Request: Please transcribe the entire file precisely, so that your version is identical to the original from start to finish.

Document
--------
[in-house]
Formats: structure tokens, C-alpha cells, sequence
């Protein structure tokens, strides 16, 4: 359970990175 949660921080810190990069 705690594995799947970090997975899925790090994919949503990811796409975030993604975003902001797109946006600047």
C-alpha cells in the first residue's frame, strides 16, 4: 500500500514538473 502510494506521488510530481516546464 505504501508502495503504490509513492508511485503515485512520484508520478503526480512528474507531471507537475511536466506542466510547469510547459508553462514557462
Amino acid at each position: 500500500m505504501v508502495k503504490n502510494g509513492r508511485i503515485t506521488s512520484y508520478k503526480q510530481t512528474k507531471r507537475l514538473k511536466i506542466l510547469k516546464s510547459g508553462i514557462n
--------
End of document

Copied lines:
[in-house]
Formats: structure tokens, C-alpha cells, sequence
């Protein structure tokens, strides 16, 4: 359970990175 949660921080810190990069 705690594995799947970090997975899925790090994919949503990811796409975030993604975003902001797109946006600047």
C-alpha cells in the first residue's frame, strides 16, 4: 500500500514538473 502510494506521488510530481516546464 505504501508502495503504490509513492508511485503515485512520484508520478503526480512528474507531471507537475511536466506542466510547469510547459508553462514557462
Amino acid at each position: 500500500m505504501v508502495k503504490n502510494g509513492r508511485i503515485t506521488s512520484y508520478k503526480q510530481t512528474k507531471r507537475l514538473k511536466i506542466l510547469k516546464s510547459g508553462i514557462n